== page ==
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What is Sensory Processing?

In simple terms, sensory processing is what we call the process which determines our interpretation of events, experiences and how we feel about things. Our body has various receptors which respond to different senses – for example, our taste buds which allow us to distinguish flavors, or light receptors in our eyes to interpret colors. In addition to the traditional senses of sight, hearing, touch, smell and taste, sensory processes also relates to the processing of movement, body position and internal sensations.

Differences in our sensory perceptions are part of being human, we are all individuals, and in the most part these variances have no impact on our lives. In some cases, however, the way we process sensory information can affect how we behave, and accordingly our reactions and performance in certain situations.

Hypersensitivity is where an individual is either over responsive or under responsive to a certain stimulus. For example, a child who experiences auditory over responsiveness will notice every distinct sound, and variations in them, making it extremely difficult to focus on the required sounds. Conversely, if a child is under responsive to audio stimuli, they may struggle to identify individual sounds – such as their name being called. In both cases this could lead to disruption; the child seeming ignorant or creating their own ‘white noise’ in order to drawn out the many competing noises.

Sensory processing difficulties can present in many ways, as an individual issue or alongside a range of other disorders including learning difficulties, people on the autistic spectrum, attention deficit hyperactivity disorder and others. The manifestation of these issues can have a detrimental effect on a child’s ability to play, learn and communicate with others.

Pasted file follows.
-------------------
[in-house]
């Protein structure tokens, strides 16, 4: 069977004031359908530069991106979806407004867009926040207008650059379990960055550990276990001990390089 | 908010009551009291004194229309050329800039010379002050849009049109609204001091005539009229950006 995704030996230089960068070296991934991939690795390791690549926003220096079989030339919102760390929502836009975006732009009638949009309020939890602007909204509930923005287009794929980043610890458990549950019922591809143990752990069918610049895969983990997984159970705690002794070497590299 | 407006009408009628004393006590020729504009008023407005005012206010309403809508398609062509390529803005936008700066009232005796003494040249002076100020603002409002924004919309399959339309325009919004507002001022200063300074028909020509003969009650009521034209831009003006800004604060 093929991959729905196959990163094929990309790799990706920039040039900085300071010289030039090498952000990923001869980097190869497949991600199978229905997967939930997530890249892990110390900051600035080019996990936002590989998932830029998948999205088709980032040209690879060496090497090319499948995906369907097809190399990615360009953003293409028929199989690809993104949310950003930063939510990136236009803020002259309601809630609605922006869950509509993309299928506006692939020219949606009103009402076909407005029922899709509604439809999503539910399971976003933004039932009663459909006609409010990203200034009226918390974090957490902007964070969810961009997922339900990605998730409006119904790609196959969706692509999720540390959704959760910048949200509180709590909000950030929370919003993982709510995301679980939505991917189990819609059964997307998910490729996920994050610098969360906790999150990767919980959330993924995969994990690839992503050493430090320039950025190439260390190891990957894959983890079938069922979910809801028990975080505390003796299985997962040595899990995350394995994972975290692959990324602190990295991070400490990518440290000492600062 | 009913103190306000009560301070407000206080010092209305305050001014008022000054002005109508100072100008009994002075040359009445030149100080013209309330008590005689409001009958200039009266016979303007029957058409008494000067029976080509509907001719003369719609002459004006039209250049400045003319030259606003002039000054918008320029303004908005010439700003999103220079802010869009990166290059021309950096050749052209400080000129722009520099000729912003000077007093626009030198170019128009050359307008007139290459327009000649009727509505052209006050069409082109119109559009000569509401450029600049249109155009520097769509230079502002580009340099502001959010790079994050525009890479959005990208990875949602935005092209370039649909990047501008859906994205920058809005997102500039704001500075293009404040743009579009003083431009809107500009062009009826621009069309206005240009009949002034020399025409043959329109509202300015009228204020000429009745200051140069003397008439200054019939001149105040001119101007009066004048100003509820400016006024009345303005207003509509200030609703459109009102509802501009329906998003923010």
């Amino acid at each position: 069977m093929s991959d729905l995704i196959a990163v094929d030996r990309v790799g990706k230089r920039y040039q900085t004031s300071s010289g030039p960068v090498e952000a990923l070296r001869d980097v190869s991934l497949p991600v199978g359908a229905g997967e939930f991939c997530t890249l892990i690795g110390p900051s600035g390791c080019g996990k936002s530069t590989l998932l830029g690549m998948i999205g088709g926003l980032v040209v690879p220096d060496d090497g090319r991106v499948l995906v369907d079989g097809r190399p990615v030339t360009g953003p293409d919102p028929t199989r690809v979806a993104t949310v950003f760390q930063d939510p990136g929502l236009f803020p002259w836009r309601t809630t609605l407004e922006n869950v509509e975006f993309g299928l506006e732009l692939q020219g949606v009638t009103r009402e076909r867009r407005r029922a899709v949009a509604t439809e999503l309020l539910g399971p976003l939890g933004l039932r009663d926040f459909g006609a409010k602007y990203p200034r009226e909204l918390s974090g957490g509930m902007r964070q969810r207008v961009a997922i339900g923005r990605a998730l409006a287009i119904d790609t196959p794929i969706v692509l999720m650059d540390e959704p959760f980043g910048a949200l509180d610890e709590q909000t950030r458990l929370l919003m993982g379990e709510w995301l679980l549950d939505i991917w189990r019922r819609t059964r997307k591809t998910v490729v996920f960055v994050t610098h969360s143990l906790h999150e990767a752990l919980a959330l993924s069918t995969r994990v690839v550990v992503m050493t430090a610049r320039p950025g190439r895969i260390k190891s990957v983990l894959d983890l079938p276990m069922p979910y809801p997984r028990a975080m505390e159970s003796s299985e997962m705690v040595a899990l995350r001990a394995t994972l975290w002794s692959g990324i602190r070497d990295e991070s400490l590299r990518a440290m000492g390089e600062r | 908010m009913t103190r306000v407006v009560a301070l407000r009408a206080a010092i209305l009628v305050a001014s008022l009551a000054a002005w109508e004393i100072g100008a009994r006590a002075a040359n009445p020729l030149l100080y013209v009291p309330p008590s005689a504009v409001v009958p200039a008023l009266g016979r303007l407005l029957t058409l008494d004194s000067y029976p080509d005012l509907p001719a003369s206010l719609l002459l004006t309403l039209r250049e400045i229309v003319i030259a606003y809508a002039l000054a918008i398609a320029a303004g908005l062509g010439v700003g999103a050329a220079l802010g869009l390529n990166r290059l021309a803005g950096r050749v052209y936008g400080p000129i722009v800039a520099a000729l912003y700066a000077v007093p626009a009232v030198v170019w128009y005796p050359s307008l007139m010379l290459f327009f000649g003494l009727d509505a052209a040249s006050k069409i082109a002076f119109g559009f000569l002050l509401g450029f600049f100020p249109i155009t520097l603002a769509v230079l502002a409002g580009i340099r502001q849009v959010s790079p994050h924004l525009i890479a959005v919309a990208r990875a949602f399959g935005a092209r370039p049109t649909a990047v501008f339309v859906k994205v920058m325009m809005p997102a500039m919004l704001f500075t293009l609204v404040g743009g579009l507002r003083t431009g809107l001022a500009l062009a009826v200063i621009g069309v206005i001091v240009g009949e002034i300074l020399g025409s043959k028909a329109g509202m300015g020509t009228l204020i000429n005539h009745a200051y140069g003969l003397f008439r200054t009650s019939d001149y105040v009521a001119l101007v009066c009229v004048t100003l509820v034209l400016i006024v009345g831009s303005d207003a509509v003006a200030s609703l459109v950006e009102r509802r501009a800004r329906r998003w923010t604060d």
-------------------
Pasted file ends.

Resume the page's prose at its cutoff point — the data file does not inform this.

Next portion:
When assessing the likelihood of your child having a sensory processing difficulty, it is important to remember that many of these behaviors may show simply due to the stage of development your child has reached and should be considered relative to their age.

Here are some first signs to look for in your child. Becoming agitated when:
– wearing certain clothing
– when in bright light
– touching certain materials.

The response will be unique to each child, but typically affect focus, socialization, eating preferences, gross and fine motor skills and activity levels.

In some instances, the child will learn to manage these variances themselves to find a comfortable place with your support, other times it can be helpful for the child and family as whole to seek the assistance of a professional.

Parents should ensure they approach potential behaviors which could be an indication of a sensory difficult with tact and patience. Much of the world can be an inhospitable place for those who experience it in different ways, and it is important the child understands they are not at fault. Therapy can be crucial in helping families to understand and support a child with sensory difficulties and ensure they can reach their full potential.

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